A bill on immigrant reform that passed the House of Representatives in December has been attacked by Cardinal Roger Mahony as a "vicious" assault on immigrants. He fears that the bill, if passed into law, would criminalize the Catholic Church's effort to help those who come to this country illegally.
He reminded a gathering in Los Angeles for the Annual Migration Day Mass on Jan. 14, that immigration in the history of the U.S. has been a major contributor to the growth of the Catholic Church in America. He noted that, in the past, integrating immigrants into the society was not without difficulty and that, today, it is going to be "a major struggle."
Over a hundred and fifty years ago, ex-priest Charles Chiniquy described how his bishops pushed for foreign occupation of the developing frontiers in America. In his book, 50 Years in the Church of Rome, Chiniquy describes how he was enlisted to assist Catholic immigrants in settling up the "rich, fertile lands of Illinois and the Mississippi Valley."
"If we succeed," Chiniquy was told, "Our holy Church will soon count her children here by ten and twenty millions, and through their numbers, their wealth and unity, they will have such a weight in the balance of power that they will rule everything."
At that time, one of the main worries of the Catholic leaders was the "snares laid before them by Protestants." As it turned out, the "Protestants" prevailed in winning enough of the immigrants to Christ that the dream of Rome to dominate America never materialized.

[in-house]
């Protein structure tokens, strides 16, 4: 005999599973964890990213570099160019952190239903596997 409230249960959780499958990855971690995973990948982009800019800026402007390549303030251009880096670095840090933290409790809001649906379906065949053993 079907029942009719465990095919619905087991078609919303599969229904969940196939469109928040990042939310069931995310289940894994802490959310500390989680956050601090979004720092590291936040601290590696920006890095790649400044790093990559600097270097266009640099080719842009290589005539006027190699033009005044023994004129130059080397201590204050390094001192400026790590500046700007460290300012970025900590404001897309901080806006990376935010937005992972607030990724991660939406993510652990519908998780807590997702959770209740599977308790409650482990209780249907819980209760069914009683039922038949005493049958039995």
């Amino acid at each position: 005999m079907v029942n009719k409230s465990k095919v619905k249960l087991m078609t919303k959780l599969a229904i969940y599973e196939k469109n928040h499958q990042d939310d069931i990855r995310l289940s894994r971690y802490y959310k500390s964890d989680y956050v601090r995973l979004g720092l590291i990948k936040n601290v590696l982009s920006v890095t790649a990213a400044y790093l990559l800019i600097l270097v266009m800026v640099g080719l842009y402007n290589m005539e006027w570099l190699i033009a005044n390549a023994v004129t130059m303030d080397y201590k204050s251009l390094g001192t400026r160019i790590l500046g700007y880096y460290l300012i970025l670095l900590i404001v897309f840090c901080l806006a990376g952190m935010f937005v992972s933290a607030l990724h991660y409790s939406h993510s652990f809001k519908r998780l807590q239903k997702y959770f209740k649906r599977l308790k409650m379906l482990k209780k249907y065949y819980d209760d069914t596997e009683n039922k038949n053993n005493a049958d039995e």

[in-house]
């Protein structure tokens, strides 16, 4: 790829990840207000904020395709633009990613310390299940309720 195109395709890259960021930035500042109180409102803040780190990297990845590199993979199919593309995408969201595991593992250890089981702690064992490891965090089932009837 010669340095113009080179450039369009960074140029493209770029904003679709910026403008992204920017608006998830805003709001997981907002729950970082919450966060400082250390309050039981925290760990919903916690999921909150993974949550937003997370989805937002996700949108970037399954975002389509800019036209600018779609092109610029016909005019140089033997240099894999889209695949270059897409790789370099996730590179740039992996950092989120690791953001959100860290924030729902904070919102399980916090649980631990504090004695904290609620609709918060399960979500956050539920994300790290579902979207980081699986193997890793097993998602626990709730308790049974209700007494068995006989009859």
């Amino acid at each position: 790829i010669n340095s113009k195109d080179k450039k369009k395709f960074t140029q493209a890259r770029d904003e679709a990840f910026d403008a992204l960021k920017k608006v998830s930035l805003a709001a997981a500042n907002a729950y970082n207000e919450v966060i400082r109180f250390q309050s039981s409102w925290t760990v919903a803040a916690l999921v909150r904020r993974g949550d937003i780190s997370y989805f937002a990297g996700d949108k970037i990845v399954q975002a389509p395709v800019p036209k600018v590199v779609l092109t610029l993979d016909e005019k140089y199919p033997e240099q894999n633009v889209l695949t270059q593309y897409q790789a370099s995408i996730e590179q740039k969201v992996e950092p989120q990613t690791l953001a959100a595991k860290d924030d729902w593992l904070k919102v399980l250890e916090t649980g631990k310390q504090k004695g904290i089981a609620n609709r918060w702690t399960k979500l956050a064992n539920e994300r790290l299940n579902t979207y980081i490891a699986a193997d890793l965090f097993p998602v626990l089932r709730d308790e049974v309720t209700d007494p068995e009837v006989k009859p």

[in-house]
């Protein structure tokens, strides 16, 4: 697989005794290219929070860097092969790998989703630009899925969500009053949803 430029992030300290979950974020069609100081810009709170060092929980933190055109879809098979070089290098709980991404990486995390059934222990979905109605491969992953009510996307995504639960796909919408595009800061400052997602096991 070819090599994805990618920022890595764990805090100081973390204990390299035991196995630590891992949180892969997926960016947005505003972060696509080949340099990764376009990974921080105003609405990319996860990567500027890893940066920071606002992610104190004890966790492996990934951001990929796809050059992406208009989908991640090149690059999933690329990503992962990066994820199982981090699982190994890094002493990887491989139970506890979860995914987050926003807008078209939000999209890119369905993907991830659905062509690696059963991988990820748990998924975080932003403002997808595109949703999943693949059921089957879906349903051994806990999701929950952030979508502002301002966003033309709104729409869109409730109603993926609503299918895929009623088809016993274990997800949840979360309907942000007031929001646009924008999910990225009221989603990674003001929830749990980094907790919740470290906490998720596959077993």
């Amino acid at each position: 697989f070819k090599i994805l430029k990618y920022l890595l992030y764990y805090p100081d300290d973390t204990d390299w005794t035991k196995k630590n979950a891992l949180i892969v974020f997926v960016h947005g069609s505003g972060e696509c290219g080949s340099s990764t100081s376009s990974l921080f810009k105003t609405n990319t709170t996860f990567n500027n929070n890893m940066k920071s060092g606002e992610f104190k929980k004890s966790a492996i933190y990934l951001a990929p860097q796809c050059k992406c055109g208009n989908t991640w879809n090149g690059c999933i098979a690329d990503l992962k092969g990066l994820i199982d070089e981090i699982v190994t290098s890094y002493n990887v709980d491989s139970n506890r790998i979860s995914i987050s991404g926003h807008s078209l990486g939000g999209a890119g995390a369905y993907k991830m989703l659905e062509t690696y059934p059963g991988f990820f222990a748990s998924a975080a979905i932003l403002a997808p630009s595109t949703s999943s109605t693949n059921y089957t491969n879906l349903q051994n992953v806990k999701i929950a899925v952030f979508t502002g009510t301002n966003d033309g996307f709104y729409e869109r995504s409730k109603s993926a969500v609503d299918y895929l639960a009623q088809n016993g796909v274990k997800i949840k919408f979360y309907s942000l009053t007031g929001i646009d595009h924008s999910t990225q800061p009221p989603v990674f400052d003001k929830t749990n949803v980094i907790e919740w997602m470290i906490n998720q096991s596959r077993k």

Today, however, a new flood of Roman Catholics is arriving in the states bordering on Mexico and Cardinal Mahony is keen to protect that flow. Many sections of Los Angeles County are predominantly Hispanic, populated by both legal and illegal residents. Some who arrive settle near the border but others scatter throughout the country. Rome has a new hope of building a dominating influence through this flood.
As in Chiniquy's day, the only thing standing in their way is the soul winners. Some who are coming across the border have already been influenced by a burgeoning evangelical church in Latin American countries. If Bible believers will build on that influence and seed the Catholic communities with the gospel, perhaps we can repeat history and blunt the drive for dominance by Catholic officials.
Few cities anywhere in the U.S. do not have significant Hispanic populations. Many are too poor to build adequate worship facilities of their own. It should be the goal of every church in these areas to have a Spanish speaking service available to them.
Whether the flow of immigration is reduced or not, soul winning churches have lots of work to do, reaching the present population. A few thousand Spanish gospel tracts seeded into these neighborhoods could show the people that there is a way out of the rituals and spiritual darkness that Rome holds over its captives. We must join in the "struggle" that the Cardinal sees and snatch as many out of Rome's bondage as possible.